Clay is a general term including many combinations of one or more clay minerals with traces of metal oxides and organic matter. Geologic clay deposits are mostly composed of phyllosilicate minerals containing variable amounts of water trapped in the mineral structure.- Formation :Clay minerals...

. The core is then baked in a convection oven
Convection oven
Although the word convection is usually used to describe the natural circulation of gas or liquid caused by temperature differences, the convection in "convection oven" has a more general definition: the transfer of heat via movement of gas or liquid...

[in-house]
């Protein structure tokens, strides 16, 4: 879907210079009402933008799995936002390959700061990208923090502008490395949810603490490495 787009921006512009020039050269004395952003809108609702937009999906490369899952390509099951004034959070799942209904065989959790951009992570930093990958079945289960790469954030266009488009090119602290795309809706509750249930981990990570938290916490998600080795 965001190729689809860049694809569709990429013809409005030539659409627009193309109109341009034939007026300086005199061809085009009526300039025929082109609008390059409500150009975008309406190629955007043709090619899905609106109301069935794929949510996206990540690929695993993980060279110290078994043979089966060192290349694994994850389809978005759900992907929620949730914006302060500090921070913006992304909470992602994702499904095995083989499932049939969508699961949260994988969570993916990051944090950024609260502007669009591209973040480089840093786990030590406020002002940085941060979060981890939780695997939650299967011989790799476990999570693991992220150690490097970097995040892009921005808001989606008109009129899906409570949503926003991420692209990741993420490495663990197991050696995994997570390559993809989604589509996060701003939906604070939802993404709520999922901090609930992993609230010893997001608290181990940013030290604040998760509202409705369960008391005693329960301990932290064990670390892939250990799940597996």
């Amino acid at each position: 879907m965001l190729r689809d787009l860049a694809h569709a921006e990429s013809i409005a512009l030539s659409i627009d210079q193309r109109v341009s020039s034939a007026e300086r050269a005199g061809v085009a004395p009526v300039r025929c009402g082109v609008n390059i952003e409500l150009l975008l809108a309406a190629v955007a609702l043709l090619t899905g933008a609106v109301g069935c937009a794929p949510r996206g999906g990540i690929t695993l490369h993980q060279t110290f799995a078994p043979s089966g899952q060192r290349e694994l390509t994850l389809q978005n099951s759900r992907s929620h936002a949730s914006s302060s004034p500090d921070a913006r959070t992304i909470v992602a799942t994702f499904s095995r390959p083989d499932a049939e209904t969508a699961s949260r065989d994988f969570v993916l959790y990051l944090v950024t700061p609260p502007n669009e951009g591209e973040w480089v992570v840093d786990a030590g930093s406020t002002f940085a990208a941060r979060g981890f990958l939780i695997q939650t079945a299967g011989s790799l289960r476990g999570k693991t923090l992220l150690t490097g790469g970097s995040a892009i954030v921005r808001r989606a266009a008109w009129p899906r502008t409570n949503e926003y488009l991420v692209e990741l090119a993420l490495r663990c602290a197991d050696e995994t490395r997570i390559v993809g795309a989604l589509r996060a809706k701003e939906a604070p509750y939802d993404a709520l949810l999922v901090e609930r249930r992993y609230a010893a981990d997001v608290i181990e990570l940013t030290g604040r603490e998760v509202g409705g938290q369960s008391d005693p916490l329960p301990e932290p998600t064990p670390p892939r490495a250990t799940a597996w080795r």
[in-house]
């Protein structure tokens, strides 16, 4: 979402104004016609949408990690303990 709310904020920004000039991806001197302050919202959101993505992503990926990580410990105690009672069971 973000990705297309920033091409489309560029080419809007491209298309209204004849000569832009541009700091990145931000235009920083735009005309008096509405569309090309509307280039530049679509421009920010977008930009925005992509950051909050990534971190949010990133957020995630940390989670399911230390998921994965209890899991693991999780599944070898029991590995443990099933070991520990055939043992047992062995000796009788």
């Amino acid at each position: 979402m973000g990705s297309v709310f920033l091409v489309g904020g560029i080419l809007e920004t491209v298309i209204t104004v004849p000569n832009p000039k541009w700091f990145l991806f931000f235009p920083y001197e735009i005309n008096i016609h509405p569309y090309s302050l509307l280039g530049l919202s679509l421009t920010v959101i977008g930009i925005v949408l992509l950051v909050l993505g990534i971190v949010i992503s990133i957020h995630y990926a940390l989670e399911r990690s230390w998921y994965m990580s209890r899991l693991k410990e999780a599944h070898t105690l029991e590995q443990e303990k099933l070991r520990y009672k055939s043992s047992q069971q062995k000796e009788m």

between 200 and 250 °C (392 and 482 F). The heat causes the binder to cross-link
Cross-link
Cross-links are bonds that link one polymer chain to another. They can be covalent bonds or ionic bonds. "Polymer chains" can refer to synthetic polymers or natural polymers . When the term "cross-linking" is used in the synthetic polymer science field, it usually refers to the use of...

 or polymerize. While this process is simple, the dimensional accuracy is low.

Another type of binder process is called the hot-box process, which uses a thermoset and catalyst for a binder. The sand with the binder is packed into a core box that is heated to approximately 230 °C (446 °F) (which is where the name originated from). The binder that touches the hot surface of the core box begins to cure
Cure
A cure is a completely effective treatment for a disease.The Cure is an English rock band.Cure, or similar, may also refer to:-Film and television:* The Cure , a short film starring Charlie Chaplin...